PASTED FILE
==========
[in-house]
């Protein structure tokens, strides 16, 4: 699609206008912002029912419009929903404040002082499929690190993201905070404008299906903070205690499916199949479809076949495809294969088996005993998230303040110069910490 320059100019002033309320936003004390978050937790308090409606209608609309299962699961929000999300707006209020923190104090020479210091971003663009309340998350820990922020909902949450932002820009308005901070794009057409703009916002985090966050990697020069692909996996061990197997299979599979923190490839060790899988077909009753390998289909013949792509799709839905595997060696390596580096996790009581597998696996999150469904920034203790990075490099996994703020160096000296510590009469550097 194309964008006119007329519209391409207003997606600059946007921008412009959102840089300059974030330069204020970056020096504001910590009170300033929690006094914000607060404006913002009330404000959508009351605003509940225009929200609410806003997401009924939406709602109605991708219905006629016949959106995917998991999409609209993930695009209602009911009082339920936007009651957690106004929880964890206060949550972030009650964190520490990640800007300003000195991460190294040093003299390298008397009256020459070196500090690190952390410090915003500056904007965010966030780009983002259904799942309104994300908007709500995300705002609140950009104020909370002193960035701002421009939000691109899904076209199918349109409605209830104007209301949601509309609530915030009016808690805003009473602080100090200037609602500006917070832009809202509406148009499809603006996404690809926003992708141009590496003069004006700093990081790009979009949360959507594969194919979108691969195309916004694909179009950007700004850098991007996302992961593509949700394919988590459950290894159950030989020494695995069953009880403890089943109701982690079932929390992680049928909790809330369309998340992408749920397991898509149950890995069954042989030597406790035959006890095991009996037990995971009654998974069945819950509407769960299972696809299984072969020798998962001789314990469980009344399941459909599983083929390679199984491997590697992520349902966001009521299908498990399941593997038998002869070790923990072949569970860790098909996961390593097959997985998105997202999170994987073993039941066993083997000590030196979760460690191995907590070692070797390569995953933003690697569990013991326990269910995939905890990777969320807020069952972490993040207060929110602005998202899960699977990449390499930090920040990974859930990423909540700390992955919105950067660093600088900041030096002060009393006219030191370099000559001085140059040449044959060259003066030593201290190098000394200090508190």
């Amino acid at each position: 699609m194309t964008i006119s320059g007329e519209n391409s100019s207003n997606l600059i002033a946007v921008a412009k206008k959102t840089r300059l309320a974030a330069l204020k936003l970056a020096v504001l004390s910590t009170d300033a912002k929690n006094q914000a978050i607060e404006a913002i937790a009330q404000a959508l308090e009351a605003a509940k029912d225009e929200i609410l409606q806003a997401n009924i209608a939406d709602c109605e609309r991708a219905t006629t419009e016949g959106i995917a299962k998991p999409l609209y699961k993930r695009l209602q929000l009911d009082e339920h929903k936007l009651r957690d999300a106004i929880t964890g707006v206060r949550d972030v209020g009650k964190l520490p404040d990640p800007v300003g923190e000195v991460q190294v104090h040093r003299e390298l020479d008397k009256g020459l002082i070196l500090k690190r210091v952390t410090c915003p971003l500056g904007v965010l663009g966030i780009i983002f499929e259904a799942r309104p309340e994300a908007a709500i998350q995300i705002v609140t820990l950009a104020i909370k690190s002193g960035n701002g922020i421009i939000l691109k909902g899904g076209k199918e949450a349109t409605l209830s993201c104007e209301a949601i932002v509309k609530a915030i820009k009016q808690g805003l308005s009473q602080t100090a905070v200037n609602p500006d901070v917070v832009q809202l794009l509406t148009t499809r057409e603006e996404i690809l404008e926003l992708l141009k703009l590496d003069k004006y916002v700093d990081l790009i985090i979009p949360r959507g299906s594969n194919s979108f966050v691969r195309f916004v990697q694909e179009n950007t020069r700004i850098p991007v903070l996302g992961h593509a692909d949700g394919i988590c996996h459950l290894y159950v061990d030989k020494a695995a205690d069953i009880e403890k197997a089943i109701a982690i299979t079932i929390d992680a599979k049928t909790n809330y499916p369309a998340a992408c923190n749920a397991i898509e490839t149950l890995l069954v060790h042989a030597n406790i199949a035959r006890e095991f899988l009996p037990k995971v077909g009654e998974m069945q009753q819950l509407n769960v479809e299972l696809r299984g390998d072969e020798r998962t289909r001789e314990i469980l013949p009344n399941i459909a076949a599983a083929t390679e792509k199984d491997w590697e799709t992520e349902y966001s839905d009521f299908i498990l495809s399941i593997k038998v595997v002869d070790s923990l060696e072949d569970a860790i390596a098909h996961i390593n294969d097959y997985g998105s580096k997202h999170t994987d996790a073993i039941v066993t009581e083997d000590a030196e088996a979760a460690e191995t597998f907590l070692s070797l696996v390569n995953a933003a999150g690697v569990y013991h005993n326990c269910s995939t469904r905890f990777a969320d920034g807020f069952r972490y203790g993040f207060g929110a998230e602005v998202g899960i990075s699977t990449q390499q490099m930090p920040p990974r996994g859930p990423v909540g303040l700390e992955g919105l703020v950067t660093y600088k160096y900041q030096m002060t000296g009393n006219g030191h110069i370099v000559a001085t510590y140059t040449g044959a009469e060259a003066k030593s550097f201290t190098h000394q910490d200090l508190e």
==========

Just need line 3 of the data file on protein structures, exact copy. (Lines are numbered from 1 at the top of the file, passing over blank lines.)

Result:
């Amino acid at each position: 699609m194309t964008i006119s320059g007329e519209n391409s100019s207003n997606l600059i002033a946007v921008a412009k206008k959102t840089r300059l309320a974030a330069l204020k936003l970056a020096v504001l004390s910590t009170d300033a912002k929690n006094q914000a978050i607060e404006a913002i937790a009330q404000a959508l308090e009351a605003a509940k029912d225009e929200i609410l409606q806003a997401n009924i209608a939406d709602c109605e609309r991708a219905t006629t419009e016949g959106i995917a299962k998991p999409l609209y699961k993930r695009l209602q929000l009911d009082e339920h929903k936007l009651r957690d999300a106004i929880t964890g707006v206060r949550d972030v209020g009650k964190l520490p404040d990640p800007v300003g923190e000195v991460q190294v104090h040093r003299e390298l020479d008397k009256g020459l002082i070196l500090k690190r210091v952390t410090c915003p971003l500056g904007v965010l663009g966030i780009i983002f499929e259904a799942r309104p309340e994300a908007a709500i998350q995300i705002v609140t820990l950009a104020i909370k690190s002193g960035n701002g922020i421009i939000l691109k909902g899904g076209k199918e949450a349109t409605l209830s993201c104007e209301a949601i932002v509309k609530a915030i820009k009016q808690g805003l308005s009473q602080t100090a905070v200037n609602p500006d901070v917070v832009q809202l794009l509406t148009t499809r057409e603006e996404i690809l404008e926003l992708l141009k703009l590496d003069k004006y916002v700093d990081l790009i985090i979009p949360r959507g299906s594969n194919s979108f966050v691969r195309f916004v990697q694909e179009n950007t020069r700004i850098p991007v903070l996302g992961h593509a692909d949700g394919i988590c996996h459950l290894y159950v061990d030989k020494a695995a205690d069953i009880e403890k197997a089943i109701a982690i299979t079932i929390d992680a599979k049928t909790n809330y499916p369309a998340a992408c923190n749920a397991i898509e490839t149950l890995l069954v060790h042989a030597n406790i199949a035959r006890e095991f899988l009996p037990k995971v077909g009654e998974m069945q009753q819950l509407n769960v479809e299972l696809r299984g390998d072969e020798r998962t289909r001789e314990i469980l013949p009344n399941i459909a076949a599983a083929t390679e792509k199984d491997w590697e799709t992520e349902y966001s839905d009521f299908i498990l495809s399941i593997k038998v595997v002869d070790s923990l060696e072949d569970a860790i390596a098909h996961i390593n294969d097959y997985g998105s580096k997202h999170t994987d996790a073993i039941v066993t009581e083997d000590a030196e088996a979760a460690e191995t597998f907590l070692s070797l696996v390569n995953a933003a999150g690697v569990y013991h005993n326990c269910s995939t469904r905890f990777a969320d920034g807020f069952r972490y203790g993040f207060g929110a998230e602005v998202g899960i990075s699977t990449q390499q490099m930090p920040p990974r996994g859930p990423v909540g303040l700390e992955g919105l703020v950067t660093y600088k160096y900041q030096m002060t000296g009393n006219g030191h110069i370099v000559a001085t510590y140059t040449g044959a009469e060259a003066k030593s550097f201290t190098h000394q910490d200090l508190e």